Sunday, April 14, 2013


Mockingjay by Suzanne Collins, as I am sure at least most of you know, is the final installment of the widely popular Hunger Games trilogy.  It picks up a little bit after the final events in Catching Fire, so we've got a little catching up to do with Katniss as to what the heck is going on.  Probably you already had a clue, though, because it's not entirely difficult to figure at least most of that business out.  She's managed to survive the arena again, but the reality of what is going on in the districts and in the Capitol is overwhelming at best.  The pattern continues that every decision she makes, thought-out or not, seems to result in torture or loss of life, but the rebels want her to become the public face and voice of the revolution.  Do the potential benefits of this outweigh the certain consequences it will have on the prisoners of the Capitol?  Or will she just end up doing more damage than actual good?  Will the districts succeed in overthrowing the Capitol, or will things just end up worse for everyone than before?


I was originally reading something else for my non-school book, but I got kind of bored with that, what with its Wall Street-central plot, so when Mockingjay finally came in the mail, I decided to go ahead and read this one instead (although I did re-read the first two in the trilogy before starting on know you would have done the same).  Anyway, I got through this book very quickly, as I did the others.  Collins has a true talent for writing a hell of a page-turner, and I think it is to her credit that she manages to write a story that appeals so deeply to so many people, without having any sex in the plot.  I mean, okay, there is some pretty obvious sexual tension, but I'm talking about some sexytimes action scenes.  I'm pretty grateful for that, actually, because I'm sure that would have made Katniss about a million times more confused about her conflicted feelings for Gale and Peeta, and I had enough vicarious anxiety to deal with, without all that nonsense.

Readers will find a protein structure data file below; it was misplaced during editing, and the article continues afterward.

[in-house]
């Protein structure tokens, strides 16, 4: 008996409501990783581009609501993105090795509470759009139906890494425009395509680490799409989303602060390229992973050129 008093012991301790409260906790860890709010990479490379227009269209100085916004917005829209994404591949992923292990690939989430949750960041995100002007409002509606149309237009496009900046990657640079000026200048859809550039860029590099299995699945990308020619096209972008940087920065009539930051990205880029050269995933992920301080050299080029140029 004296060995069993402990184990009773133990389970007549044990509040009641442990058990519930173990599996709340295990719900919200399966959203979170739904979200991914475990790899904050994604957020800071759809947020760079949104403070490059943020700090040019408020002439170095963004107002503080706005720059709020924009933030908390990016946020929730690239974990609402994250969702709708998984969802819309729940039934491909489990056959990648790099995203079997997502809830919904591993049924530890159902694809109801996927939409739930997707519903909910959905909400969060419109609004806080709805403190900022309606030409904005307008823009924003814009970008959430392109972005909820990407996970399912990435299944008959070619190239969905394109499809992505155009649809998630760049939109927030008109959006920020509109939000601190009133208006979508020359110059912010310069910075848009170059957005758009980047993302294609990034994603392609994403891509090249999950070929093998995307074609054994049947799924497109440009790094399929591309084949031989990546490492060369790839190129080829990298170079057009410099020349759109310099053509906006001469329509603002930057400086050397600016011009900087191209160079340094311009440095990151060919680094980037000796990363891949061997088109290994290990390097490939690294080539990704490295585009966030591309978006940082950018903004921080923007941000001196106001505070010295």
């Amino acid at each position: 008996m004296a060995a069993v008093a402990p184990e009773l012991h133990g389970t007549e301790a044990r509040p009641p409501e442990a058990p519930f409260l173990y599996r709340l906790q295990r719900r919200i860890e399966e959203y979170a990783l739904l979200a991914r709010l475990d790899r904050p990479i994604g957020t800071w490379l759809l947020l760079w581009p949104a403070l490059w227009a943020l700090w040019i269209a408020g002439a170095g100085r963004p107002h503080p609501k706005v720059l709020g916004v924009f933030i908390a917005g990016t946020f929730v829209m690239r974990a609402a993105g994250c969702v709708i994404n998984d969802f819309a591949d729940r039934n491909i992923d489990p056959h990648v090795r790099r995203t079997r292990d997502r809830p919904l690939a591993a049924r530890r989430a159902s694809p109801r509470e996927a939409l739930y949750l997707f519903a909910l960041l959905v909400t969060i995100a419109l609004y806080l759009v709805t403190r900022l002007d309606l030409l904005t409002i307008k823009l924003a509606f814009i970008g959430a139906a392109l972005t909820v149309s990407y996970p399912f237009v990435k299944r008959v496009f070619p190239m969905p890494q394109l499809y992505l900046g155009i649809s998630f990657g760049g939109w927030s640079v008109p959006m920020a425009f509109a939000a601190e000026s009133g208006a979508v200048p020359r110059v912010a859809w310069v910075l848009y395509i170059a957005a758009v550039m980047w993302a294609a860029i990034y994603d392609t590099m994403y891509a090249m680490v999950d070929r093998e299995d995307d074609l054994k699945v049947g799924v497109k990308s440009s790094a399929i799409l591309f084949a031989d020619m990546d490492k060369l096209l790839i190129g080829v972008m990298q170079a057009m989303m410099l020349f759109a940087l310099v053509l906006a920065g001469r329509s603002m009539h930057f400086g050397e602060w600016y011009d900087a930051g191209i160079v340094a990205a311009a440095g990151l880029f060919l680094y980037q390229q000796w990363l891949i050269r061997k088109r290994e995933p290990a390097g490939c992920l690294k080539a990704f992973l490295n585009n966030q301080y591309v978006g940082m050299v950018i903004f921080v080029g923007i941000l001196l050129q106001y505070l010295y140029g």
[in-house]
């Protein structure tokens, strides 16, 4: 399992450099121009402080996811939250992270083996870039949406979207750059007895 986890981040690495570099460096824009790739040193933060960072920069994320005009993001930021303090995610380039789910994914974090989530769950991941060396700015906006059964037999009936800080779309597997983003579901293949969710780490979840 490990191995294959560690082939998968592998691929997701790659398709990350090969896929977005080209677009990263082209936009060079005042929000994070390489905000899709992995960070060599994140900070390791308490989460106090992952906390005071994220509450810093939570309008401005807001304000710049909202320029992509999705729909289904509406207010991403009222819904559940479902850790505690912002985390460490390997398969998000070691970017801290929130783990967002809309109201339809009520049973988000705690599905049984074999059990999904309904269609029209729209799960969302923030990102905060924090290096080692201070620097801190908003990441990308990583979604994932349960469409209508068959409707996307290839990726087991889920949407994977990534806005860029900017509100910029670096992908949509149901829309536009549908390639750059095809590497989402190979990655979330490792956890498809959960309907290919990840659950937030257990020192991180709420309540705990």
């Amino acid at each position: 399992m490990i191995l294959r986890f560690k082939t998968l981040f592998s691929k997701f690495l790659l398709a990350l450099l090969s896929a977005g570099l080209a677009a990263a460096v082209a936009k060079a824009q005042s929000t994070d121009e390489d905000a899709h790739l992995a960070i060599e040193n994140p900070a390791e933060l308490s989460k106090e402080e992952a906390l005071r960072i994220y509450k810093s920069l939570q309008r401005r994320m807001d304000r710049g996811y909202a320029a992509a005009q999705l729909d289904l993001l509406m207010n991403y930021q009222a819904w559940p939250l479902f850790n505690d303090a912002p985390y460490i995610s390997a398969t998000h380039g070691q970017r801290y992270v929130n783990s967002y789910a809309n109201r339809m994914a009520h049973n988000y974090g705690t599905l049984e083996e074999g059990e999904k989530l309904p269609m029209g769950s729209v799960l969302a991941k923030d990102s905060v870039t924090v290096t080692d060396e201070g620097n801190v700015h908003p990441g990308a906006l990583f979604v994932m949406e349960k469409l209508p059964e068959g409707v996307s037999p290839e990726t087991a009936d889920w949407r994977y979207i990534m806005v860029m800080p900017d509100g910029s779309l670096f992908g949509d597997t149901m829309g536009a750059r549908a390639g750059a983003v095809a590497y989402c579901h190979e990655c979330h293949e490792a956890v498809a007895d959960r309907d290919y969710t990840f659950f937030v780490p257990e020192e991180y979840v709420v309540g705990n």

As for regular ol' action, though, there is plenty of that to go around, especially toward the end.  This kind of book is difficult to write a review of partly for that reason - I would hate to be less vague and inadvertently include spoilers, but trust me when I say that shit is going down all over the place here.  Having read the book finally, I'm more excited to see how they'll present it all in the film adaptation - it is sure to be pretty visually dynamic.  

I am also NOT looking forward to the film adaptation, though, because I spent the entire last third of the book yelling OHMYGOD and weeping like a small, emotionally disturbed child.  I finished the book late last night (early this morning?) and I am still not entirely sure how I feel about how it all ended.  I appreciate that Collins provided a more realistic end to things, since it is not what I'd call the Happiest Ever After, but it's still satisfying on some level, albeit a smidge unsettling in a way.  See?  Still not 100% how I feel about it all, except to say that it was a hell of a way to wrap things up.  

Mockingjay ended up being my least favorite of the trilogy, but that in no way means I didn't like it.  I still think they're all phenomenal, and a great contribution to the dystopian sub-genre.  Just, you know, if you're a total sap like me, maybe read it with a box of tissues handy or something, and not in the middle of the night if you live with someone who is a light sleeper, since you might wake them up with all the crying-out in shock and disbelief.



Scholastic Press

Series Info:  What came before this book?  What's next?
The Hunger Games
- The Hunger Games (Book 1)
- Catching Fire (Book 2)
* Mockingjay (Book 3)
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Better World Books


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